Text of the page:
Voters can decide Tuesday whether Philadelphia’s congestion problems warrant the creation of a new class of law officer dedicated to traffic enforcement.
The primary election will include a ballot question asking voters to amend the City Charter to create “public safety officers.” They would not be sworn police officers, would not be armed, and would not have arrest powers, but would assist in traffic control, including having authority to issue some citations, said City Council President Darrell L. Clarke, who has pushed the initiative.
The officers would answer to the Managing Director’s Office, Clarke said, which would deploy them as needed. Center City congestion was the impetus for creating the position, but Clarke said the officers also could be called on to assist building inspectors and the Health Department.
Only registered Democrats and Republicans can participate in the party primaries for elected offices, but any registered voter can vote on ballot questions.
Other proposed measures would change the charter to: use gender-neutral language for City Council and its members; make permanent the Office of Immigrant Affairs, created by executive order in 2016; and urge the state legislature to raise the minimum wage to $15 an hour or let Philadelphia set the wage within the city.
Philadelphia’s traffic has steadily worsened over the last decade, with a boom in e-commerce deliveries, a growing population, and ride-share vehicles.
The congestion is more than an inconvenience. Public transportation particularly has suffered. As buses get slower — in some parts of the city a person on foot can move faster than a SEPTA bus — riders abandon transit for their own cars or ride-share vehicles, which adds to the problem. SEPTA last year reported its lowest bus ridership in more than a decade, and officials are concerned the trend will ultimately harm the system’s ability to provide cheap, comprehensive travel.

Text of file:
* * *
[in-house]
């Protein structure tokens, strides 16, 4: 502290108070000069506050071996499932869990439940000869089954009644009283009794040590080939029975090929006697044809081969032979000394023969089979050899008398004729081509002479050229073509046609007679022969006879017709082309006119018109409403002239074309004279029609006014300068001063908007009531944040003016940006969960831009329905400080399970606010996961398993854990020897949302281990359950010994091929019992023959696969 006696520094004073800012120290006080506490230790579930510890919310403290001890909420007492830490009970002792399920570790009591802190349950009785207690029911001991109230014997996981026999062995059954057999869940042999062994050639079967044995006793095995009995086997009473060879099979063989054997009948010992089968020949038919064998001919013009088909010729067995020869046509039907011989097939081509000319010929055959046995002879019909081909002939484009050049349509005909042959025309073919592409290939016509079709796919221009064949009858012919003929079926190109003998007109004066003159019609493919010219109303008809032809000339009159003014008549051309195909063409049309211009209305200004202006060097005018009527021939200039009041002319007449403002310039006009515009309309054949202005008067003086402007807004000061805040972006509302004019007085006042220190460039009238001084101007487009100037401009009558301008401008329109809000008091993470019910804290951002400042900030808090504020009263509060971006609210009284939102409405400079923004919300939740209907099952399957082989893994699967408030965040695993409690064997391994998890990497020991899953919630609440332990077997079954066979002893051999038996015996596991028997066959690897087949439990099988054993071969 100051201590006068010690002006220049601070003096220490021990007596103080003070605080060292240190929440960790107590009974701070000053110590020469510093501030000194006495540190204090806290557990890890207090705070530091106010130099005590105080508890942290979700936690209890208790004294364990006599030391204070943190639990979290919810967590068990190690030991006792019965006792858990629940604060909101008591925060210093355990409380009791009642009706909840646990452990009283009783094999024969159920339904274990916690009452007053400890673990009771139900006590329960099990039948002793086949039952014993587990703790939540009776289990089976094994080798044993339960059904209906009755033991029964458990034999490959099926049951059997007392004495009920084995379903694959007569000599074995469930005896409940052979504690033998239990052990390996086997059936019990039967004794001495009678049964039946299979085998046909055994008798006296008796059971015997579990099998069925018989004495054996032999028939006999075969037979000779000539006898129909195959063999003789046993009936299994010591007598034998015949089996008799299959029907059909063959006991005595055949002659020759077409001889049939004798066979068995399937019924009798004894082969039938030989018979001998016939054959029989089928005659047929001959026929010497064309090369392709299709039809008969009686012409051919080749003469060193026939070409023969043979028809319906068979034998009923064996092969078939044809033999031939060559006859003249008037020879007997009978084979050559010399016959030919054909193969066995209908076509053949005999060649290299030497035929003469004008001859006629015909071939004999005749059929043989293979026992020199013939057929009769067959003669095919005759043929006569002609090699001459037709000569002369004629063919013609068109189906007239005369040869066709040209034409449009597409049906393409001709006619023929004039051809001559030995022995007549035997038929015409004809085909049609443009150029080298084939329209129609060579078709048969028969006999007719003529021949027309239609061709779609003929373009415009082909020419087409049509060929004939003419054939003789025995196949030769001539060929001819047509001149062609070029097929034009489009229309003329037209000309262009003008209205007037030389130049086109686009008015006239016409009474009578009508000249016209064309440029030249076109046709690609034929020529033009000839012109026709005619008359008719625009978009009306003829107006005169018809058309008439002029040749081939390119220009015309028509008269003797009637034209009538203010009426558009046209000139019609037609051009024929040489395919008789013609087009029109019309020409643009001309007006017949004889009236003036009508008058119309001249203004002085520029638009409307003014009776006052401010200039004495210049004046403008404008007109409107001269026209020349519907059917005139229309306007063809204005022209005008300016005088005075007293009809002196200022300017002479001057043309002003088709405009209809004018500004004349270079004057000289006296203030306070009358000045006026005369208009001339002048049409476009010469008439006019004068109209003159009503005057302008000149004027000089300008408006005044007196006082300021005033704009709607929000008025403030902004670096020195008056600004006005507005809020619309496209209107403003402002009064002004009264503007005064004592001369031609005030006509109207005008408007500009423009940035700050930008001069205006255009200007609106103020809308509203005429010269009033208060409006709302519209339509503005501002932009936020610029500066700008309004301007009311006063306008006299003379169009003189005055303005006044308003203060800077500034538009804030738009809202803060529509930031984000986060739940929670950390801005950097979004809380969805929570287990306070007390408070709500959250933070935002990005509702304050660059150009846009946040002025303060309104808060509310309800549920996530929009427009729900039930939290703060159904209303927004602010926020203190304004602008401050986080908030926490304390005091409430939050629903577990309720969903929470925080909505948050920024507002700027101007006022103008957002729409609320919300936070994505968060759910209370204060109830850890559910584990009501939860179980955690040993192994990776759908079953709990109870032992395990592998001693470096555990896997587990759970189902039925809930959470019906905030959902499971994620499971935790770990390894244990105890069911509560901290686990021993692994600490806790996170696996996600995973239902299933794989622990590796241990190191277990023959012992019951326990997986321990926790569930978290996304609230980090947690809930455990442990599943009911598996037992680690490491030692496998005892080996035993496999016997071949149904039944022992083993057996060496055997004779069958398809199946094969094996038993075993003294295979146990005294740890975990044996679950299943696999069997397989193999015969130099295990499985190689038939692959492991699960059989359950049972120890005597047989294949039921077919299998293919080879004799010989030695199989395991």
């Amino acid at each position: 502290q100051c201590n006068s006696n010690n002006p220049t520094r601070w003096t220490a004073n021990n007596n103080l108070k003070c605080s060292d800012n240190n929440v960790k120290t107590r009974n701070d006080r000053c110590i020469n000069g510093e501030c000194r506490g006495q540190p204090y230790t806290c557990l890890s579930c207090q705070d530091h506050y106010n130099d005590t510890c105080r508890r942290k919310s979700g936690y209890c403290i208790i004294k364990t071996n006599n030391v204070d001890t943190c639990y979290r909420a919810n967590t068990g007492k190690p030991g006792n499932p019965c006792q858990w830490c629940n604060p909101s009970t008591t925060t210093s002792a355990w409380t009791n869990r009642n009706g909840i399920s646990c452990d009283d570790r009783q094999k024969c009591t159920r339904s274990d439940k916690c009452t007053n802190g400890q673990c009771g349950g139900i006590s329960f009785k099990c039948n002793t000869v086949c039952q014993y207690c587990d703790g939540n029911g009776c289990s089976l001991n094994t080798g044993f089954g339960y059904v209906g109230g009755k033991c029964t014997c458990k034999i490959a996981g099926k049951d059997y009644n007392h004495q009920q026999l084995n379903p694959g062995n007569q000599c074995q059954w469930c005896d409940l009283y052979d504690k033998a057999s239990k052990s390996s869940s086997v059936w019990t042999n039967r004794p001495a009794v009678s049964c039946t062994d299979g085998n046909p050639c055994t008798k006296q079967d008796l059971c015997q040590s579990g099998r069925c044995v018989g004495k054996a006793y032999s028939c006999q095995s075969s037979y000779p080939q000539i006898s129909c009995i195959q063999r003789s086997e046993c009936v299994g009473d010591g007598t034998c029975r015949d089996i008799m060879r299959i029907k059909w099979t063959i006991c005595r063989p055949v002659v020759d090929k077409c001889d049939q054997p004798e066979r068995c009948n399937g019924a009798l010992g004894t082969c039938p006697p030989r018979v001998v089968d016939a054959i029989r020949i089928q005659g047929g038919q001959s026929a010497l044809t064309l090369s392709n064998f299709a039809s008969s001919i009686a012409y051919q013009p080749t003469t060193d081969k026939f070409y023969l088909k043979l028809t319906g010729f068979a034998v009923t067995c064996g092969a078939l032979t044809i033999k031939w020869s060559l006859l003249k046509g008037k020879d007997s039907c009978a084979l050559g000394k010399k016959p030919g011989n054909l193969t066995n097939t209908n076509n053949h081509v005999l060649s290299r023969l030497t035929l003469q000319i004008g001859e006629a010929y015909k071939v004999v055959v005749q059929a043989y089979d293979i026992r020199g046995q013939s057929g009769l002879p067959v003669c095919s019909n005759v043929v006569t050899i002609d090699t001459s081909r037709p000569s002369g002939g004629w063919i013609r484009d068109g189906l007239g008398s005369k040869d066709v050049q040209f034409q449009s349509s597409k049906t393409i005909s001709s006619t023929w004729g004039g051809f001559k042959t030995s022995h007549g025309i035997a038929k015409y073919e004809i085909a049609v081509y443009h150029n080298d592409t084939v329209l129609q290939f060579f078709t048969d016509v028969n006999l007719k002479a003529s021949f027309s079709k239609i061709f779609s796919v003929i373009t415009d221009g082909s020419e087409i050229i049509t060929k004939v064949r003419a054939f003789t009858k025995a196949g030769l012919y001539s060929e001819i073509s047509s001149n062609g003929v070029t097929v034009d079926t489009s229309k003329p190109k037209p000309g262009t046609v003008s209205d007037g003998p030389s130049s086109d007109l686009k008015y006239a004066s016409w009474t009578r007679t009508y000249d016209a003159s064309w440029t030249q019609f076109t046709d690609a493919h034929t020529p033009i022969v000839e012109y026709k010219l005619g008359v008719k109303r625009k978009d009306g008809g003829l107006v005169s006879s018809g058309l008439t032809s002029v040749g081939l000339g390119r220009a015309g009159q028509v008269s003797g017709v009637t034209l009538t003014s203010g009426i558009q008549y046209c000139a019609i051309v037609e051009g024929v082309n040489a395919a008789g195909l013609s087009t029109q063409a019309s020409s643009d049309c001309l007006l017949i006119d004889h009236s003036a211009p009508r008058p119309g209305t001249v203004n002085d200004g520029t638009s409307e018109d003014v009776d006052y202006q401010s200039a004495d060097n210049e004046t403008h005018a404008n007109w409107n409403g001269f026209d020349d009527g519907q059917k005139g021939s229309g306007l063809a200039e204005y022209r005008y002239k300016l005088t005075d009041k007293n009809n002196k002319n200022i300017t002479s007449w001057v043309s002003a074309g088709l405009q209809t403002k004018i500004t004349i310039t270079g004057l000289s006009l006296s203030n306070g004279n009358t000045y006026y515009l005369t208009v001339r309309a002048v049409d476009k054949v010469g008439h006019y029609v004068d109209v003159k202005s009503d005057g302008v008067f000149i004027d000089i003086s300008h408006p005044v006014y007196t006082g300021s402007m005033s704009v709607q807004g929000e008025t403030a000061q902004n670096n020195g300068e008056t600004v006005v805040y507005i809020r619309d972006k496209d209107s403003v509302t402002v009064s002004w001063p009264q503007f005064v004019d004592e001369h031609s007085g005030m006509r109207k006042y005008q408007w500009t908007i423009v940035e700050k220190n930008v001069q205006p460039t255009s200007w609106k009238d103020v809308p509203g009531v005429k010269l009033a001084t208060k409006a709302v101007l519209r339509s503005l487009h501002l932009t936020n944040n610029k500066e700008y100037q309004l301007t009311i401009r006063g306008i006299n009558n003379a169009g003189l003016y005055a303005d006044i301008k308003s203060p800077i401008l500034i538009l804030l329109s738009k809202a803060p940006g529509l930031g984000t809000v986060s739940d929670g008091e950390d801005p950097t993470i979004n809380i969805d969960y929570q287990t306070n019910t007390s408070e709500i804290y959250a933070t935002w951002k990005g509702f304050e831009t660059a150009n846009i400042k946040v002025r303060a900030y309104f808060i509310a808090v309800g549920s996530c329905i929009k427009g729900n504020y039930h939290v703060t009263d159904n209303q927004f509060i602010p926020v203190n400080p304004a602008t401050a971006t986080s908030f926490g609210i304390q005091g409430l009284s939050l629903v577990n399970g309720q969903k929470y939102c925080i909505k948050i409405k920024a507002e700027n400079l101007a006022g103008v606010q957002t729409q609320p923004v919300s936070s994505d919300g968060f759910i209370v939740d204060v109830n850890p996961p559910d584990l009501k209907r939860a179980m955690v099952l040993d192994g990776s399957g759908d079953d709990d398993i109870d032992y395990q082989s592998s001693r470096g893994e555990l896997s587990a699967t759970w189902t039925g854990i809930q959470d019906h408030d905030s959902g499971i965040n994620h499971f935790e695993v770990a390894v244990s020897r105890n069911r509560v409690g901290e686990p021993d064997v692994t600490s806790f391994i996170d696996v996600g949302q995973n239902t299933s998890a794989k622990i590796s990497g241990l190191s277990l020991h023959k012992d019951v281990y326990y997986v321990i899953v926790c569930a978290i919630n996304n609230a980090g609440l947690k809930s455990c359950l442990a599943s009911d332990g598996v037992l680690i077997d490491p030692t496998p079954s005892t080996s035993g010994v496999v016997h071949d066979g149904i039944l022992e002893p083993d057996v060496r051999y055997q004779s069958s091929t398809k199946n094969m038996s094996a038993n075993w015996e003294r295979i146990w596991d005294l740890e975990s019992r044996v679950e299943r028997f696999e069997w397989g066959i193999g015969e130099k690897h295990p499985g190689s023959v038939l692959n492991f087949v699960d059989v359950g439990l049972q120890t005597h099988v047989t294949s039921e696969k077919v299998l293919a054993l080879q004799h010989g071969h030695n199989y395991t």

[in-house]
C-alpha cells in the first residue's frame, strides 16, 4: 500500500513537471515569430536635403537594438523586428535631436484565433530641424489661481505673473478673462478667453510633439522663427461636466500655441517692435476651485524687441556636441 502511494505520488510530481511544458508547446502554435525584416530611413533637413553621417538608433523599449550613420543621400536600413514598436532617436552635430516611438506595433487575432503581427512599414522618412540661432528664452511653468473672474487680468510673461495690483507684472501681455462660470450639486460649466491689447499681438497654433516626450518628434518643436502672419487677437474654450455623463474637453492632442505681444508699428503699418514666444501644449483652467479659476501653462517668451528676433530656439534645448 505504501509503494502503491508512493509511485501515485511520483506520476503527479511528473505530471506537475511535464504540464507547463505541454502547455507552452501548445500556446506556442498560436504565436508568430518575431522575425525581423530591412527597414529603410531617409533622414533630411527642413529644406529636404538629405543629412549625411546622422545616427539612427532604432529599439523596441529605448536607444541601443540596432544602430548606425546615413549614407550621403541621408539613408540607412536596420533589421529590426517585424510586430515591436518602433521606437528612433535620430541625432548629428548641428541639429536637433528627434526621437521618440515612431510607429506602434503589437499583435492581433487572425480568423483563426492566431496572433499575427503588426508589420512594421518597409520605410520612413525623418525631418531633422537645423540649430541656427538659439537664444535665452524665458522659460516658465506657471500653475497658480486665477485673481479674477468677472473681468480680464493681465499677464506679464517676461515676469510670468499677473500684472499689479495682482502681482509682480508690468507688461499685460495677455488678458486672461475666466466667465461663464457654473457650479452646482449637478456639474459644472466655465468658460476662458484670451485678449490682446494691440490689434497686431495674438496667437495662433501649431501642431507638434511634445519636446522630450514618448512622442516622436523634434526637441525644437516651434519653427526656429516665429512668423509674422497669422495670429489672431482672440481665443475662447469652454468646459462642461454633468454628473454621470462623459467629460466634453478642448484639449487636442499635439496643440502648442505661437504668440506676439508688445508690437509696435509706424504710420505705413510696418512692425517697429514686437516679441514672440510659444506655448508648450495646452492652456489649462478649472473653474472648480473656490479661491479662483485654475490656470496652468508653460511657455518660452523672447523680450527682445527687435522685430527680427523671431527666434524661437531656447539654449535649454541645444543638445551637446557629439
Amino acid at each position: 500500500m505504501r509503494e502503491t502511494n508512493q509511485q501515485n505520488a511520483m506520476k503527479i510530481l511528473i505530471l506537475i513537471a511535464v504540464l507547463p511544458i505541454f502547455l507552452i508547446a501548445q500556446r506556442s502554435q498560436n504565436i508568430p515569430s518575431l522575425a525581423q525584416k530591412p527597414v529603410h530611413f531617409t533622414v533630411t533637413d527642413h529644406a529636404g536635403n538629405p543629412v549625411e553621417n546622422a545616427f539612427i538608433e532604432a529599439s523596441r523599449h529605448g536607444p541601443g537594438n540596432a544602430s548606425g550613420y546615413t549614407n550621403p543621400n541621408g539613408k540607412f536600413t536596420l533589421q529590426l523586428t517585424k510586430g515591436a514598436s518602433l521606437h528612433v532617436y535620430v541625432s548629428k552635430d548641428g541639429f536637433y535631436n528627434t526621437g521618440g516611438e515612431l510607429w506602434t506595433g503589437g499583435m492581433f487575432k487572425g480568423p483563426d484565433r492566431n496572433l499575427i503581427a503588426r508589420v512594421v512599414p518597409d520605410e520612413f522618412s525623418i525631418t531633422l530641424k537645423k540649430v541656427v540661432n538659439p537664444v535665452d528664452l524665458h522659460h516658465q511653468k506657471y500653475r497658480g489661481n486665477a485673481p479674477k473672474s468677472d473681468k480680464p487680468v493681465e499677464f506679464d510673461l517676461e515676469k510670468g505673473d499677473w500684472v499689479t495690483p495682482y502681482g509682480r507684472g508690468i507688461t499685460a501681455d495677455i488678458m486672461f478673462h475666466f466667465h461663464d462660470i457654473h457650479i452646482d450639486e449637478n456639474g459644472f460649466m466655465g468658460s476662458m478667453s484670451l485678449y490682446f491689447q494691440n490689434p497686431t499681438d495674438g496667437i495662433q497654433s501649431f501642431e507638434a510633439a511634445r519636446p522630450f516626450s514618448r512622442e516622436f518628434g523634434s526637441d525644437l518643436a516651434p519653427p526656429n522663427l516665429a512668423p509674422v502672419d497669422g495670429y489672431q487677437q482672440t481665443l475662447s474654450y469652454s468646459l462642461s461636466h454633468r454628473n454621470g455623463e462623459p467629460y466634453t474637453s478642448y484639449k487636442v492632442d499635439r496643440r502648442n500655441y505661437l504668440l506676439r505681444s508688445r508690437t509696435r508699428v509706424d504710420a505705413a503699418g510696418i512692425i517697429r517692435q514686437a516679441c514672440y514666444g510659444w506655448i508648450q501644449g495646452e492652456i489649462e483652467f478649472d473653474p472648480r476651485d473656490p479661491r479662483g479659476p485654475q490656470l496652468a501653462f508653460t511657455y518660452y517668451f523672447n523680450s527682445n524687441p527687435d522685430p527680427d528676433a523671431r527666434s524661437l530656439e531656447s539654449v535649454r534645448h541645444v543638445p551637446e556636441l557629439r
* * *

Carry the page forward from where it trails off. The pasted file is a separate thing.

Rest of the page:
“What I hope is it’s really more for the areas experiencing a lot of chronic illegal activity,” said Sarah Clark Stuart, executive director of the Bicycle Coalition of Greater Philadelphia.
Issues such as blocking the box at intersections and illegal parking in bike lanes are among the violations the new officers might focus on.
But details remain vague, including the cost. Clarke anticipates about 100 new officers, but said that he didn’t want to be specific about what enforcement powers they might have. The officers would be assigned to curtail behavior from drivers, cyclists, and pedestrians that contribute to congestion, he has said.
If the amendment is approved, the city would spend the next year working out the details. It’s paramount to free sworn police from traffic enforcement, Clarke said.
“The traffic has calmed in some key congested areas, but it’s simply as a result of the deployment of police officers,” Clarke said. “Police should be doing police work.”
Opponents have raised questions about how the new class of officers would be paid, and whether it would be wise to put unarmed people in potentially contentious situations.
“They should have the power of arrest if necessary, they should be trained in firearms,” said Al Taubenberger, a City Council member who voted against putting the question on Tuesday’s ballot. “This is where danger occurs with police officers.”
The city’s police union is also opposed, saying the creation of a new class of officer would violate state law that grants traffic enforcement powers to sworn police officers. The Fraternal Order of Police said it would file a complaint with the state labor board.
Public safety officers exist in other cities, including New York, which has served as an inspiration for Philadelphia’s initiative, and Clarke said he is confident the officers would be legal.